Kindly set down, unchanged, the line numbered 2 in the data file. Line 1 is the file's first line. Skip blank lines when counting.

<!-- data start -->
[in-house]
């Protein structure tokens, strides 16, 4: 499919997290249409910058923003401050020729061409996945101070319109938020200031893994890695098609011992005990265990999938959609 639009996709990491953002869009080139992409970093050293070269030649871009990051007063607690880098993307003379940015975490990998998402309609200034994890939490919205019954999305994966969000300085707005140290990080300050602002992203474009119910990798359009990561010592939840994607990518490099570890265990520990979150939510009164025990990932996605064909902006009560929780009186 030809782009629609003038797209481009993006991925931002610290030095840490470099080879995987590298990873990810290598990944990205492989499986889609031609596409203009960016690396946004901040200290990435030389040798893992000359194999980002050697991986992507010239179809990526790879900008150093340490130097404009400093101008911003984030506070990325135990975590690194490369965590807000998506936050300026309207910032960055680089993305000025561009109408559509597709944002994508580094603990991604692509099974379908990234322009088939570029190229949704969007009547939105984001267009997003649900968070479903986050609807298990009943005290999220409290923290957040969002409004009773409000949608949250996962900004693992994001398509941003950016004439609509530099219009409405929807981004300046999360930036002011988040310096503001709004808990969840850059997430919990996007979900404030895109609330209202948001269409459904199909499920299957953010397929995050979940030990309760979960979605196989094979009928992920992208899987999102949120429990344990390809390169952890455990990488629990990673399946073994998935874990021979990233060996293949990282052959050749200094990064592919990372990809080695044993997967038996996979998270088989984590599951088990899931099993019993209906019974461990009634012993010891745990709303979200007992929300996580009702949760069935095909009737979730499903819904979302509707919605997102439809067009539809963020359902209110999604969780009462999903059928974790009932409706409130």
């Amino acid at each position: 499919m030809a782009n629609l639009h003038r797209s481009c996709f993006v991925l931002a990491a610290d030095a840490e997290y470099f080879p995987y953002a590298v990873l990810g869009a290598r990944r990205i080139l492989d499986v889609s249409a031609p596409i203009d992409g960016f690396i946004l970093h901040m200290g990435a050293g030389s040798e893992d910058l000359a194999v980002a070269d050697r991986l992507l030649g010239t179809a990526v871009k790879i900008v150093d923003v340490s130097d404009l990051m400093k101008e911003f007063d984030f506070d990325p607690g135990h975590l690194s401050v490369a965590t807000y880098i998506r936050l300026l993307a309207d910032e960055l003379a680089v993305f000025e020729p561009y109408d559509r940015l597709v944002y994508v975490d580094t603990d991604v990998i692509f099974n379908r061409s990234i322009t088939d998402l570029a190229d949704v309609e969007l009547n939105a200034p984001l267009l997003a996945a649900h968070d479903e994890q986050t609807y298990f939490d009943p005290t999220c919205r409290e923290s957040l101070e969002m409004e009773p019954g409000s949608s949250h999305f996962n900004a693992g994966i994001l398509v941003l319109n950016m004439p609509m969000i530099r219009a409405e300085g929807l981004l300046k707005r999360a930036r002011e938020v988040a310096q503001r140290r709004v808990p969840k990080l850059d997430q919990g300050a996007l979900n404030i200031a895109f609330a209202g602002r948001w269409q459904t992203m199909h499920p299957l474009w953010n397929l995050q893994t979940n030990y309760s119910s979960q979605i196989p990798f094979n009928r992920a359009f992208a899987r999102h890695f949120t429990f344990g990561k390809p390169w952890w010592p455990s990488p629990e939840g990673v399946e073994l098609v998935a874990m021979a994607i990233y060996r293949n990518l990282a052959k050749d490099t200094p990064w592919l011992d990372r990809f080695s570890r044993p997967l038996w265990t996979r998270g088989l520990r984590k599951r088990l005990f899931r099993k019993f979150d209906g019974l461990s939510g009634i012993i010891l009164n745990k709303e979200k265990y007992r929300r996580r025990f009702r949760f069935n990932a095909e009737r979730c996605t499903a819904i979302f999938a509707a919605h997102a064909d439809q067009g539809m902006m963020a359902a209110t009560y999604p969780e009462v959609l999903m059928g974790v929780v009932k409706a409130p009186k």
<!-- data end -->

């Protein structure tokens, strides 16, 4: 499919997290249409910058923003401050020729061409996945101070319109938020200031893994890695098609011992005990265990999938959609 639009996709990491953002869009080139992409970093050293070269030649871009990051007063607690880098993307003379940015975490990998998402309609200034994890939490919205019954999305994966969000300085707005140290990080300050602002992203474009119910990798359009990561010592939840994607990518490099570890265990520990979150939510009164025990990932996605064909902006009560929780009186 030809782009629609003038797209481009993006991925931002610290030095840490470099080879995987590298990873990810290598990944990205492989499986889609031609596409203009960016690396946004901040200290990435030389040798893992000359194999980002050697991986992507010239179809990526790879900008150093340490130097404009400093101008911003984030506070990325135990975590690194490369965590807000998506936050300026309207910032960055680089993305000025561009109408559509597709944002994508580094603990991604692509099974379908990234322009088939570029190229949704969007009547939105984001267009997003649900968070479903986050609807298990009943005290999220409290923290957040969002409004009773409000949608949250996962900004693992994001398509941003950016004439609509530099219009409405929807981004300046999360930036002011988040310096503001709004808990969840850059997430919990996007979900404030895109609330209202948001269409459904199909499920299957953010397929995050979940030990309760979960979605196989094979009928992920992208899987999102949120429990344990390809390169952890455990990488629990990673399946073994998935874990021979990233060996293949990282052959050749200094990064592919990372990809080695044993997967038996996979998270088989984590599951088990899931099993019993209906019974461990009634012993010891745990709303979200007992929300996580009702949760069935095909009737979730499903819904979302509707919605997102439809067009539809963020359902209110999604969780009462999903059928974790009932409706409130």